Lancaster farming. (Lancaster, Pa., etc.) 1955-current, June 03, 2000, Image 35

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    Good Attitude
(Continued from Pago A 32)
quality of your life.”
They also feel that having
bigger farms in the area won’t
push the smaller farmers out of
“The 60-cow dairy can make
it as long as the family can ac
cept the work load, the time,
and all that. That’s a pretty
nice operation, but it’s a full
time operation,” said Roy.
Having bigger farms in the
area is also good for farm in
“There has been enough ex
pansion (in the area) to keep
the dealer and vendor outlook
brighter,” said Tim.
For Roy, the decision to stay
in dairying is simple, but when
it comes to making the jump to
a bigger operation he admits
being a little nervous.
“The older you get, the scar
ier it gets," said Roy. “You
feel sort of secure with what
you have, and Tim’s not 25, so
it’s scary. Our numbers have
outgrown our operation. It’s a
20-year-old barn, and that’s
old by today's standards. We
don't have the ventilation and
the cows don’t have the com
4 5x25x 1.2”
Weighs 11 oz
Tim echoes Roy's senti-
ments, “You’re either going to
be in, or you’re going to be al
most out and working off the
farm. That’s the way I feel
about it. As you get regulated
more with manure and waste,
you better start thinking a little
differently about how to han
dle it.”
Another of the major con
cerns with expanding is the
amount of forage that will be
necessary to keep the herd
milking. Although the cro
pland is available, the distance
from the fields to the bam
would be great.
“We’ll need to move forage
so far and then you have to
move the manure back out,
which is even a bigger problem
sometimes than getting the
forage in,” said Roy. “ We
don’t know, but we’re looking
at our options.”
Over the past few years, the
Beardslees’ forage program
has evolved from an alfalfa
timothy mixture to one based
largely on orchardgrass with
“Basically the orchardgrass
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will stand a lot better and take
a more aggressive cut, said
Timing of the hay cutting is
also important. For the past
several years, Jerry Spencer
has been custom harvesting
their crops. When the Beard
slees aren’t milking cows and
doing general farm work, they
are active in several areas of
the community. Barbara is a li
censed practical nurse and is
working on becoming a regis
tered nurse. She plans to re
turn to work when she com
pletes her studies.
Roy sits on the Citizens and
Northern Bank, East Smith
field Branch, advisory board,
and is a former member of the
Ag Choice Farm Credit Board.
Tim and Cathy have two
children, Marc, age 13 and Mi
randa, age 10. Both children
and both like to spend time on
the farm.
The bottom line for the
Beardslees, whether they un
dergo the expansion project or
not, is to keep and open mind
and a good attitude.
“If you don’t look, you don’t
know what’s out there,” said
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Tim Beardslee joined the partnership with his father in
1978. Since then, he’s helped make management deci
sions and is working with his father and consultants to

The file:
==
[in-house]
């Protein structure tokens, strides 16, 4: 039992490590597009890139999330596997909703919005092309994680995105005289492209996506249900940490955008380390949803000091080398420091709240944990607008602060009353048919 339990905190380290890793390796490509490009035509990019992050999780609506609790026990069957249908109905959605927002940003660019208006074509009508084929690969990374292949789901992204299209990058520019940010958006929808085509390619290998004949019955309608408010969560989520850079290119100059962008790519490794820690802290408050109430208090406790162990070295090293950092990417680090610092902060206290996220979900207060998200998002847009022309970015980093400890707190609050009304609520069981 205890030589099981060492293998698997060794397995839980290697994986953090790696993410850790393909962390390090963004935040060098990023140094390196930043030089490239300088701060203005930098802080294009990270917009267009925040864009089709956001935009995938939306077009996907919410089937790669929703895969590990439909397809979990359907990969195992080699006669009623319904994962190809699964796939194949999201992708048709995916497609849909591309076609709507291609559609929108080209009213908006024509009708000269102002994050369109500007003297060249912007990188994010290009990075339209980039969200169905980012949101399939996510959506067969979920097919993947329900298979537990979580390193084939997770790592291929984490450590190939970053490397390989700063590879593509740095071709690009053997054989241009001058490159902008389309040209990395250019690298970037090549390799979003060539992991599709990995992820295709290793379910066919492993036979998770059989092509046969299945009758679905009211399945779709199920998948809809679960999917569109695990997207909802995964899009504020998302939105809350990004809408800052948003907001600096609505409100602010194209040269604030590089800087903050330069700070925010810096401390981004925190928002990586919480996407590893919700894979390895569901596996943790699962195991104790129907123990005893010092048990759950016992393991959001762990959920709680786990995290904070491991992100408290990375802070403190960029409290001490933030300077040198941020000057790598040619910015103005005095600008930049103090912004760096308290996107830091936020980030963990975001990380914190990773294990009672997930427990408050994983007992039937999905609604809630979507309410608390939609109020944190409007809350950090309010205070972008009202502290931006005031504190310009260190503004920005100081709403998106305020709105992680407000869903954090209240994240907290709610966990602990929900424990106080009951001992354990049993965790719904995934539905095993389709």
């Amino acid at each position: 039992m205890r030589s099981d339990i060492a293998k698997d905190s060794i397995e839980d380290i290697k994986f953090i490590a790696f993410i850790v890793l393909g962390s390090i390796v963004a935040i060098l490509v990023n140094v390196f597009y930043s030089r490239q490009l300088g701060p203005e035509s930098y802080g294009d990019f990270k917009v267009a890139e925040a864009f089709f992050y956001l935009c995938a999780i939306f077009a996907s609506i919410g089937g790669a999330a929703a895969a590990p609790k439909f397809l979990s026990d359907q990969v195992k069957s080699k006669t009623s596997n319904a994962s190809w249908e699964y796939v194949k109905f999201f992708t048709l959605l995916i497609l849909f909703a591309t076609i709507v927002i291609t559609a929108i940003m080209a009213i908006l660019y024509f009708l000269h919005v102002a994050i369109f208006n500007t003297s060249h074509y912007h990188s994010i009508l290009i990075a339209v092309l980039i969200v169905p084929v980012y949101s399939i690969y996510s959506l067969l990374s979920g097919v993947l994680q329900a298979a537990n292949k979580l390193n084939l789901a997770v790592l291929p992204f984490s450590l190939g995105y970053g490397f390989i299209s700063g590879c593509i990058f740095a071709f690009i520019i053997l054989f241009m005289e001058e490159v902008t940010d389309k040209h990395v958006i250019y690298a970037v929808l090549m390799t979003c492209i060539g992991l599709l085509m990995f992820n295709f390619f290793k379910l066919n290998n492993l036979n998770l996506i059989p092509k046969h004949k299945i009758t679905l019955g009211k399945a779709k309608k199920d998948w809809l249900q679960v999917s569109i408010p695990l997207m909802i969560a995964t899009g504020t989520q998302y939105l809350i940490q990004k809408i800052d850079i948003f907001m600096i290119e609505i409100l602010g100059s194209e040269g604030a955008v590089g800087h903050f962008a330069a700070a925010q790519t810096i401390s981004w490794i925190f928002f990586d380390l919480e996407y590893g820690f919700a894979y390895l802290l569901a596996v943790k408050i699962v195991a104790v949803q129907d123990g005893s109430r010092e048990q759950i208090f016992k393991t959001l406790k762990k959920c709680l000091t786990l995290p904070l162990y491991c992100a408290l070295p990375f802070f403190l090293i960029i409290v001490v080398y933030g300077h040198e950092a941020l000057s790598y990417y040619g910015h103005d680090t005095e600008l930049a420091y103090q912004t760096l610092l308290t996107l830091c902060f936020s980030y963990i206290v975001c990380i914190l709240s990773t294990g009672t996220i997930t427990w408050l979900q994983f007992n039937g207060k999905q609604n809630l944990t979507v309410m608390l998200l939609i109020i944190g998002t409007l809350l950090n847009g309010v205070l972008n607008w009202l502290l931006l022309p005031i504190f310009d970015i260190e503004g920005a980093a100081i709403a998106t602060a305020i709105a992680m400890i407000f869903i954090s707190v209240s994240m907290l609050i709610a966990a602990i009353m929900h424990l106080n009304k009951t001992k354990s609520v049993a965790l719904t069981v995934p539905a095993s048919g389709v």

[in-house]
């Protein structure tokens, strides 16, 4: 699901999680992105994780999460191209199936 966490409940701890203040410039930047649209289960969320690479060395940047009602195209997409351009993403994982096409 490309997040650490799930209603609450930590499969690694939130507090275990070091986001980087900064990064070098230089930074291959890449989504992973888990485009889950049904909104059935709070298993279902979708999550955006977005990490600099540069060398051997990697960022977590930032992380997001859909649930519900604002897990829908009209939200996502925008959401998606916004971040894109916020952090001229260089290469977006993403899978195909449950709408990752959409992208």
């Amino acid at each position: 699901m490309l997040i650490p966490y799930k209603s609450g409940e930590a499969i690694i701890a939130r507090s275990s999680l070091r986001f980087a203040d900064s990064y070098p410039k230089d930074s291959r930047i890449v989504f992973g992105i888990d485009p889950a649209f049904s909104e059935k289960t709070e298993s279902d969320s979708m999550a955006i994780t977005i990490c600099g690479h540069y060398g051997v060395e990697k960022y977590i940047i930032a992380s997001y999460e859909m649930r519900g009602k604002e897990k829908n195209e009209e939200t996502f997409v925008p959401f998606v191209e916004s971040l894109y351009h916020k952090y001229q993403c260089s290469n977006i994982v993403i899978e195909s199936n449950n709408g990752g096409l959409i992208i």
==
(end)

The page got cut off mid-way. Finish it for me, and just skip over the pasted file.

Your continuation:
plan the dairy’s expansion.
Lancaster Chamber
Celebrates At
Oregon Dairy
LANCASTER (Lancaster
Co.) Thousands of attendees
are expected to have a mooving
experience at The Lancaster
Chamber of Commerce & In
dustry and Oregon Dairy’s
Family Dairy Days. This FREE
event will be held Tuesday, June
_l3 through Thursday, June 15
from 11 a.m. to 7 p.m. at Oregon
Last year more than 8,000 at
tendees turned out to enjoy a va
riety of dairy- and agriculture
related activities in celebration
of June as National Dairy
Plans for this year’s Family
Dairy Days will include a wagon
From Sows To More Cows
(Continued from Pago A 34)
roasted corn, soybean meal,
water, and a mineral pack. The
citrus peels were added for
energy. The DeLongs are look
Lancaster Fanning, Saturday, June 3, 2000-A35
ride tour of the Oregon Dairy
farm, live chick hatching, agri
cultural exhibits and ice cream
and milk samples. Kids will
enjoy the straw tunnel, face
painting and a coloring contest
each child who enters will
receive a free ice cream sundae.
Chicken barbecue dinners will
be available for $2.50.
Oregon Dairy is located on
Route 272, north of downtown
Lancaster. For more informa
tion about Family Dairy Days or
National Dairy Month, please
contact Brent Landis at 397-
3531, ext. 62.
ing into a variety of energy
All cows are tagged and
recorded by computers. One of
the major challenges, Jim noted,
was learning the computer
system, which consisted of
“months of struggle,” he said.
The farm can manage up to
500 cows.
Building the numbers slowly
is key, Jim noted. Through im
provements in culling and
breeding, obtaining quality bulls
through an intensified AI pro
gram, will be key, according to
both Jim and Ken.
Ken noted that having the
children and full-time help with
milking allows them to put more
work in the fields. The DeLongs
farm more than 400 acres, in
cluding about 300 in corn, 100 in
hay, and 70 in pasture. The heif
ers are grazed on a simple pas
ture system.
Though the partnership
began in the early 19705, “we’ve
worked together all our lives,”
Jim said.
The DeLongs offer the chil
dren competitive wages.
Now, with labor shared
equally, the kids and the
adults are “enjoying them
selves,” Ken said.
“We have so much to be
thankful for,” said Ken. “Our
parents taught us many things,
and one of the most important
was how to communicate and
work well together.”